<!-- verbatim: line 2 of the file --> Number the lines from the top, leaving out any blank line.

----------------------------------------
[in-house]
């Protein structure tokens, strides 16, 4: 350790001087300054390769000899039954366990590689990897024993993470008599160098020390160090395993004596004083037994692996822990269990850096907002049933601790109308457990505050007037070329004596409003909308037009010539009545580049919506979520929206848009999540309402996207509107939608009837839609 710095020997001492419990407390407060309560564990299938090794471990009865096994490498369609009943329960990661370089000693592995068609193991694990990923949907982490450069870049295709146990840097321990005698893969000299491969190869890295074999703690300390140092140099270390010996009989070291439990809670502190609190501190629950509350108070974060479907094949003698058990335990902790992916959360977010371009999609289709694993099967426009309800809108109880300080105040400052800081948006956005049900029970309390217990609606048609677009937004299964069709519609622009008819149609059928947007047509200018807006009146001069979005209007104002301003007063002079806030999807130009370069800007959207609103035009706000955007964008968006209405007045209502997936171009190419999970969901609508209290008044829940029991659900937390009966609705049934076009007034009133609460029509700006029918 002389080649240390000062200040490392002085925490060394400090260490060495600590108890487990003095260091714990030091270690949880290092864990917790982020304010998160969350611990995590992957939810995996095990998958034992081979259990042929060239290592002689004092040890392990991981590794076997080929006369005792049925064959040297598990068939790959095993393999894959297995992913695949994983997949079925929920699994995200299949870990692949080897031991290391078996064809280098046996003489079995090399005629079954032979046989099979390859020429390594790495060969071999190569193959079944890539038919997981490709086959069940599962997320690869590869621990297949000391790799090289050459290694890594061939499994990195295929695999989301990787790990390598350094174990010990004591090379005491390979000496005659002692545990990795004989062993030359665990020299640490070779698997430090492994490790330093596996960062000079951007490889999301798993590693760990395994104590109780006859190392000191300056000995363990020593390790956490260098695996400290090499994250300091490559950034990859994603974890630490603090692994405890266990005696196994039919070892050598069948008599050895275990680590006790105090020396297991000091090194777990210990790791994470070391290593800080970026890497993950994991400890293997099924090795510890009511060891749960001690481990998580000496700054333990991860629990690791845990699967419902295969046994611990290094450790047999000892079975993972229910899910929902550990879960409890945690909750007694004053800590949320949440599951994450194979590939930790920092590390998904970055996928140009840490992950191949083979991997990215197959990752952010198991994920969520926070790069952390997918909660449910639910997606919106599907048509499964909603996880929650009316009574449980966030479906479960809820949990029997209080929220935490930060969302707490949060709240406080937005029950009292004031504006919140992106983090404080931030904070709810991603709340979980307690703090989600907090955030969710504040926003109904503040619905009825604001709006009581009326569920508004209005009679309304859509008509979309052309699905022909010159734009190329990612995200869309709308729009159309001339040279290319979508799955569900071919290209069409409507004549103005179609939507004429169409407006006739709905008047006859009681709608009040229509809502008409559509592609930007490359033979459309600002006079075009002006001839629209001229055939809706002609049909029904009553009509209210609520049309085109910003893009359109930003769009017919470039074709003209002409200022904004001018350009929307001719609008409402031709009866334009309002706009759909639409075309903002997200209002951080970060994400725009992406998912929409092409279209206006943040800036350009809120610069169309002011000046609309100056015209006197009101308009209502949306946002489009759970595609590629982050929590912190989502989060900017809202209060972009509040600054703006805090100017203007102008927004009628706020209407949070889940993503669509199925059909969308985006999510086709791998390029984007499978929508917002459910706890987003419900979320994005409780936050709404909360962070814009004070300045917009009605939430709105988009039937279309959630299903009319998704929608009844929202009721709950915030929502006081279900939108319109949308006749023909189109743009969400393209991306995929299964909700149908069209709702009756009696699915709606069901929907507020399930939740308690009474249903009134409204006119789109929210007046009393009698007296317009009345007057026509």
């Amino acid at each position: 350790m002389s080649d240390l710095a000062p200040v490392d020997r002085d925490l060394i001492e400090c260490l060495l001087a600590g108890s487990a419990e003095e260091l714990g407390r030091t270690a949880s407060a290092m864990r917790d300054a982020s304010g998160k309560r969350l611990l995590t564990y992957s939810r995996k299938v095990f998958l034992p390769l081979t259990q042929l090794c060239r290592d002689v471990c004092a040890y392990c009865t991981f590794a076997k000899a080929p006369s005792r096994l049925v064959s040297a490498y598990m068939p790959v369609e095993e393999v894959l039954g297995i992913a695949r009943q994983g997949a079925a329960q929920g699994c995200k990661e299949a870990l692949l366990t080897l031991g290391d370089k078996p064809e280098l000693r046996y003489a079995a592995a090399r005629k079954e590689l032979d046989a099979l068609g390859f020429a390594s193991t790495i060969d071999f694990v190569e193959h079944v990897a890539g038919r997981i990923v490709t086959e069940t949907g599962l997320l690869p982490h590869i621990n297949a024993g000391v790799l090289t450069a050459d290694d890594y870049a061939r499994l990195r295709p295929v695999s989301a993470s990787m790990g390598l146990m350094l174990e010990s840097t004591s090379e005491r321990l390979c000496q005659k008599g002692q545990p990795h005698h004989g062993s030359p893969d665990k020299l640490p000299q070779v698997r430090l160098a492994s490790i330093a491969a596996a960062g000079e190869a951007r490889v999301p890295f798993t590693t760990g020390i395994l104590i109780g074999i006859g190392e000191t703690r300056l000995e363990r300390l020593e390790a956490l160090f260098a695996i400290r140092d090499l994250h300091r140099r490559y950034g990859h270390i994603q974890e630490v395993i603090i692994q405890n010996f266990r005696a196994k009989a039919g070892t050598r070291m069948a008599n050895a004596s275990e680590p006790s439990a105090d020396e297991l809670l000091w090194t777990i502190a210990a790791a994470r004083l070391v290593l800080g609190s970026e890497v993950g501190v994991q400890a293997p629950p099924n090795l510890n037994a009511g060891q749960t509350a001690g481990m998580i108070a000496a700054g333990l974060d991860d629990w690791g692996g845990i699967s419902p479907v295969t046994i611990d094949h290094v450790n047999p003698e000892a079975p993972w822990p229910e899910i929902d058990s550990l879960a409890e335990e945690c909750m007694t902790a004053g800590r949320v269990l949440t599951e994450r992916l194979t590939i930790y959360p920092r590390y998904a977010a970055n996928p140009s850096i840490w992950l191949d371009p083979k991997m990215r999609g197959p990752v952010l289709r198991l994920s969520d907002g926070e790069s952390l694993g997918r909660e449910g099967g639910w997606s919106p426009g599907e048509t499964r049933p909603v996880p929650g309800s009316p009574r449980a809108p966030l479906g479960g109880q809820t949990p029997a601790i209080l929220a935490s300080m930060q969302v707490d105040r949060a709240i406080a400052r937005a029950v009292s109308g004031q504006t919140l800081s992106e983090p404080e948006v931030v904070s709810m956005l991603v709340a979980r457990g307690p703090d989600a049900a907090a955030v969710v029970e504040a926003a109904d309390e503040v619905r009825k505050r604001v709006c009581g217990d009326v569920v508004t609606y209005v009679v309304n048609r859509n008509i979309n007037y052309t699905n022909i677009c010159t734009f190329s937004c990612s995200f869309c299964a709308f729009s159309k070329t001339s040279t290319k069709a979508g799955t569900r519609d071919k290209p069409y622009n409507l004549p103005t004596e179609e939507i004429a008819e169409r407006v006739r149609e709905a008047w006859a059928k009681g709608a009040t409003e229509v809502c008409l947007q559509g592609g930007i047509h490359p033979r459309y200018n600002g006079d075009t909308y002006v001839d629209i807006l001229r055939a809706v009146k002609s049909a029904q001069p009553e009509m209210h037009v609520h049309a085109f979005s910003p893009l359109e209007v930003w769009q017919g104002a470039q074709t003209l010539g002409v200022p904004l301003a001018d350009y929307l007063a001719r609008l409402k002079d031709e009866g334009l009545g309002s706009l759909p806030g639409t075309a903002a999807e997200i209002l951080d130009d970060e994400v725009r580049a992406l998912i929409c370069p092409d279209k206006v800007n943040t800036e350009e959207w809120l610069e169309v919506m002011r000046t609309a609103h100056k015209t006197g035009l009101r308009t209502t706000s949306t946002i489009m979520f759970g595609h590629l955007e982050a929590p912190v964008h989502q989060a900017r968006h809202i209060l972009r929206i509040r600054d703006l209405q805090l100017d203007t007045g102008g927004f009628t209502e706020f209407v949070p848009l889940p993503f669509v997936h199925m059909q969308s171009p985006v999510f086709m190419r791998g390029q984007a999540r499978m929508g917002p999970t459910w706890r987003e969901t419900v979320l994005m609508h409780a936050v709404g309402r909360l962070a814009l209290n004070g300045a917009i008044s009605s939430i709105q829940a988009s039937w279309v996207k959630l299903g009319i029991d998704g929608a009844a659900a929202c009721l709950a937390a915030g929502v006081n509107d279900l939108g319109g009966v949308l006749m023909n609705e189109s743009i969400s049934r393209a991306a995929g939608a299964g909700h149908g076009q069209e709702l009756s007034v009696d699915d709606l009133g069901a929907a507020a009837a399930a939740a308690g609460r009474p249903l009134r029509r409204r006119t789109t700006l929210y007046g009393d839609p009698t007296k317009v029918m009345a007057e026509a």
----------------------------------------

């Protein structure tokens, strides 16, 4: 350790001087300054390769000899039954366990590689990897024993993470008599160098020390160090395993004596004083037994692996822990269990850096907002049933601790109308457990505050007037070329004596409003909308037009010539009545580049919506979520929206848009999540309402996207509107939608009837839609 710095020997001492419990407390407060309560564990299938090794471990009865096994490498369609009943329960990661370089000693592995068609193991694990990923949907982490450069870049295709146990840097321990005698893969000299491969190869890295074999703690300390140092140099270390010996009989070291439990809670502190609190501190629950509350108070974060479907094949003698058990335990902790992916959360977010371009999609289709694993099967426009309800809108109880300080105040400052800081948006956005049900029970309390217990609606048609677009937004299964069709519609622009008819149609059928947007047509200018807006009146001069979005209007104002301003007063002079806030999807130009370069800007959207609103035009706000955007964008968006209405007045209502997936171009190419999970969901609508209290008044829940029991659900937390009966609705049934076009007034009133609460029509700006029918 002389080649240390000062200040490392002085925490060394400090260490060495600590108890487990003095260091714990030091270690949880290092864990917790982020304010998160969350611990995590992957939810995996095990998958034992081979259990042929060239290592002689004092040890392990991981590794076997080929006369005792049925064959040297598990068939790959095993393999894959297995992913695949994983997949079925929920699994995200299949870990692949080897031991290391078996064809280098046996003489079995090399005629079954032979046989099979390859020429390594790495060969071999190569193959079944890539038919997981490709086959069940599962997320690869590869621990297949000391790799090289050459290694890594061939499994990195295929695999989301990787790990390598350094174990010990004591090379005491390979000496005659002692545990990795004989062993030359665990020299640490070779698997430090492994490790330093596996960062000079951007490889999301798993590693760990395994104590109780006859190392000191300056000995363990020593390790956490260098695996400290090499994250300091490559950034990859994603974890630490603090692994405890266990005696196994039919070892050598069948008599050895275990680590006790105090020396297991000091090194777990210990790791994470070391290593800080970026890497993950994991400890293997099924090795510890009511060891749960001690481990998580000496700054333990991860629990690791845990699967419902295969046994611990290094450790047999000892079975993972229910899910929902550990879960409890945690909750007694004053800590949320949440599951994450194979590939930790920092590390998904970055996928140009840490992950191949083979991997990215197959990752952010198991994920969520926070790069952390997918909660449910639910997606919106599907048509499964909603996880929650009316009574449980966030479906479960809820949990029997209080929220935490930060969302707490949060709240406080937005029950009292004031504006919140992106983090404080931030904070709810991603709340979980307690703090989600907090955030969710504040926003109904503040619905009825604001709006009581009326569920508004209005009679309304859509008509979309052309699905022909010159734009190329990612995200869309709308729009159309001339040279290319979508799955569900071919290209069409409507004549103005179609939507004429169409407006006739709905008047006859009681709608009040229509809502008409559509592609930007490359033979459309600002006079075009002006001839629209001229055939809706002609049909029904009553009509209210609520049309085109910003893009359109930003769009017919470039074709003209002409200022904004001018350009929307001719609008409402031709009866334009309002706009759909639409075309903002997200209002951080970060994400725009992406998912929409092409279209206006943040800036350009809120610069169309002011000046609309100056015209006197009101308009209502949306946002489009759970595609590629982050929590912190989502989060900017809202209060972009509040600054703006805090100017203007102008927004009628706020209407949070889940993503669509199925059909969308985006999510086709791998390029984007499978929508917002459910706890987003419900979320994005409780936050709404909360962070814009004070300045917009009605939430709105988009039937279309959630299903009319998704929608009844929202009721709950915030929502006081279900939108319109949308006749023909189109743009969400393209991306995929299964909700149908069209709702009756009696699915709606069901929907507020399930939740308690009474249903009134409204006119789109929210007046009393009698007296317009009345007057026509």